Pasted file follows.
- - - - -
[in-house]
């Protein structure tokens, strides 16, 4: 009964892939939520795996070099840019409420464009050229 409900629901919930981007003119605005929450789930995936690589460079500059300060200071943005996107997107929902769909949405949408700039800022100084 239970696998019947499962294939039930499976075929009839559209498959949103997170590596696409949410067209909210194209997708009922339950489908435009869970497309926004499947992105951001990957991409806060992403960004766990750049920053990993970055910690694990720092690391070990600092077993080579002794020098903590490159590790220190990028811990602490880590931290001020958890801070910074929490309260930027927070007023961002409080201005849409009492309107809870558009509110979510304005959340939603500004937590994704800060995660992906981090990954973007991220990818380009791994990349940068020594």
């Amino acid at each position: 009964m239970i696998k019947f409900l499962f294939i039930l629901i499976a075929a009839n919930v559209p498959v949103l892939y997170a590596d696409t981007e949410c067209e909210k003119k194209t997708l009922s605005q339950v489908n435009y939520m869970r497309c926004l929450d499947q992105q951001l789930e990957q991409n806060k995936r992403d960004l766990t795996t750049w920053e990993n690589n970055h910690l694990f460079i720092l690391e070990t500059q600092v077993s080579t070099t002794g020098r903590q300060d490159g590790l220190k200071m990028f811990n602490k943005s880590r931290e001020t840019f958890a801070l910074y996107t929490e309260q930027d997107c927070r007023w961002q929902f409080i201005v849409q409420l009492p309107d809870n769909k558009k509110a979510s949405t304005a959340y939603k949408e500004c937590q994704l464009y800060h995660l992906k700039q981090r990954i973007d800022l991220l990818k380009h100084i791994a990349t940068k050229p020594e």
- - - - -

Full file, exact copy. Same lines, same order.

[in-house]
């Protein structure tokens, strides 16, 4: 009964892939939520795996070099840019409420464009050229 409900629901919930981007003119605005929450789930995936690589460079500059300060200071943005996107997107929902769909949405949408700039800022100084 239970696998019947499962294939039930499976075929009839559209498959949103997170590596696409949410067209909210194209997708009922339950489908435009869970497309926004499947992105951001990957991409806060992403960004766990750049920053990993970055910690694990720092690391070990600092077993080579002794020098903590490159590790220190990028811990602490880590931290001020958890801070910074929490309260930027927070007023961002409080201005849409009492309107809870558009509110979510304005959340939603500004937590994704800060995660992906981090990954973007991220990818380009791994990349940068020594």
């Amino acid at each position: 009964m239970i696998k019947f409900l499962f294939i039930l629901i499976a075929a009839n919930v559209p498959v949103l892939y997170a590596d696409t981007e949410c067209e909210k003119k194209t997708l009922s605005q339950v489908n435009y939520m869970r497309c926004l929450d499947q992105q951001l789930e990957q991409n806060k995936r992403d960004l766990t795996t750049w920053e990993n690589n970055h910690l694990f460079i720092l690391e070990t500059q600092v077993s080579t070099t002794g020098r903590q300060d490159g590790l220190k200071m990028f811990n602490k943005s880590r931290e001020t840019f958890a801070l910074y996107t929490e309260q930027d997107c927070r007023w961002q929902f409080i201005v849409q409420l009492p309107d809870n769909k558009k509110a979510s949405t304005a959340y939603k949408e500004c937590q994704l464009y800060h995660l992906k700039q981090r990954i973007d800022l991220l990818k380009h100084i791994a990349t940068k050229p020594e």